Thursday, March 8, 2012

Unsolved Mystery

How do you like your mysteries?  Solved and fully-explained at the end of a one-hour TV show?  Cleverly tied up like the proper English package that is an Agatha Christie novel?

Or are you more of an unsolved mystery kinda gal?  Fuzzy details, fog machines, men in trench coats saying we may never know what really happened that fateful night?

Well, if you’re one of the latter group, you’re in luck.  I have an update on the Iowa Lottery mystery I blogged about in January.  You may recall that a winner stepped forward at the last possible moment to claim his mega-winnings.  Only it wasn’t the winner exactly, it was a group of lawyers representing a trust set up by the winner. 

I had theories.  Oh yeah, I had theories.

We may never know what the real deal was.  As the Wall Street Journal reports, the winner has stepped aside and has withdrawn from the lottery.  Iowa was asking too many questions, and the winner’s lawyer just said, “Hey, you know what?  Never mind.”

I have to note that the Wall Street Journal could have described the lawyer many ways.  They could have called him a tall man with high cheekbones.  A lover of Labradoodles.  An avid butterfly collector.  They went with “a 76-year-old Yale graduate who has faced allegations of fraud in business dealings in lawsuits in Texas and Delaware.  Clearly, someone at the WSJ thinks the story isn’t a complete mystery. 

Though I wish we could have known what really was behind the lottery winner and his shadowy trust, I guess we’ll just have to be content with an unsolved mystery.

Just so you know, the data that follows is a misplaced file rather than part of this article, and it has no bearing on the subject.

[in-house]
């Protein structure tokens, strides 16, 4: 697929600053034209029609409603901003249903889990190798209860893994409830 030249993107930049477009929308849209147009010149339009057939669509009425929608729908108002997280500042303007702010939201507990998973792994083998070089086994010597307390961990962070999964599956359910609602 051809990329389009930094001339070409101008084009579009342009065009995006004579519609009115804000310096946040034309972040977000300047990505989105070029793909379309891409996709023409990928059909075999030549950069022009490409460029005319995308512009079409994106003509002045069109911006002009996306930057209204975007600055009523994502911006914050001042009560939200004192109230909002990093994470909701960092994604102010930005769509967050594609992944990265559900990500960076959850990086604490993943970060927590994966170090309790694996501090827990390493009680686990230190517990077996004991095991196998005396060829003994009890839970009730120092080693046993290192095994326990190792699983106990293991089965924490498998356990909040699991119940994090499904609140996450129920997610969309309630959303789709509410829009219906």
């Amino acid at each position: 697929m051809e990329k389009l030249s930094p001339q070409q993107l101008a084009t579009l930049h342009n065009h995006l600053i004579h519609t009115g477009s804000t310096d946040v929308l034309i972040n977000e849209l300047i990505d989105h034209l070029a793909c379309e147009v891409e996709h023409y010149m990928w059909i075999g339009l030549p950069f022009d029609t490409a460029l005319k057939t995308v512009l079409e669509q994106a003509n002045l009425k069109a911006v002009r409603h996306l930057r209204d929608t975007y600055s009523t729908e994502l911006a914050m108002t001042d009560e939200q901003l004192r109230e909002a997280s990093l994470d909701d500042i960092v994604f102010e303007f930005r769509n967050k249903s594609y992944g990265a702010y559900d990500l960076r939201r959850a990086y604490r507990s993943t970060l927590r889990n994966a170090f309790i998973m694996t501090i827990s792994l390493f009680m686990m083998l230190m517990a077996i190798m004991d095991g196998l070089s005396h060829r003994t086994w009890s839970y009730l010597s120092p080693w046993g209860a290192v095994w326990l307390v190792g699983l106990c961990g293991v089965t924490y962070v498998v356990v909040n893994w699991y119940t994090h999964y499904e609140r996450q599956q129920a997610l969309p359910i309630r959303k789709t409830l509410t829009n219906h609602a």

Cue the fog machines.

So what about you?  Know any good unsolved mysteries? 

Monday, February 6, 2012

Carved from the Pages

All I can say is wow ... just wow.  Art and books, all smooshed together.  Treehugger posts some of the gorgeous work of artist Guy Laramee, who knows what to do once Kindle takes over the world.

Guy Laramee

Guy Laramee

Guy Laramee

I'd like to think that this is what my blog would look like, if transmogrified into Art.  But we all know the actual result would somehow involve an artist's interpretation of the Happy Days episode when the Fonz lost his cool.

Sunday, January 1, 2012

Rip It!

It’s official, guys.

Rip It -- wherein I take a weird, riveting, or downright freaky news story and offer it up as worthy of novelization or film adaptation -- is now a recurring feature on my blog.

You faithful readers will no doubt remember the first Rip It installment, where I poked innocent fun at an all-knowing, all-controlling tech/spy firm. Not sure what I was thinking there. I'll be more careful this time.

This week, an AP news article, dateline Iowa, caught my eye. Some lucky guy won the lottery. Over $14 million. But instead of turning in his ticket right away, he waited. For almost an entire year. In fact, he waited until two hours before the forfeiture deadline. And he sent a team of lawyers, representing a “shadowy New York trust” to collect the winnings.

This went down on Friday afternoon, so the details are still sketchy. Iowa Lottery officials don’t know who, exactly, the winner of the lottery is. All they have is the shadowy footage of someone purchasing that winning ticket at a convenience story in Des Moines over a year ago.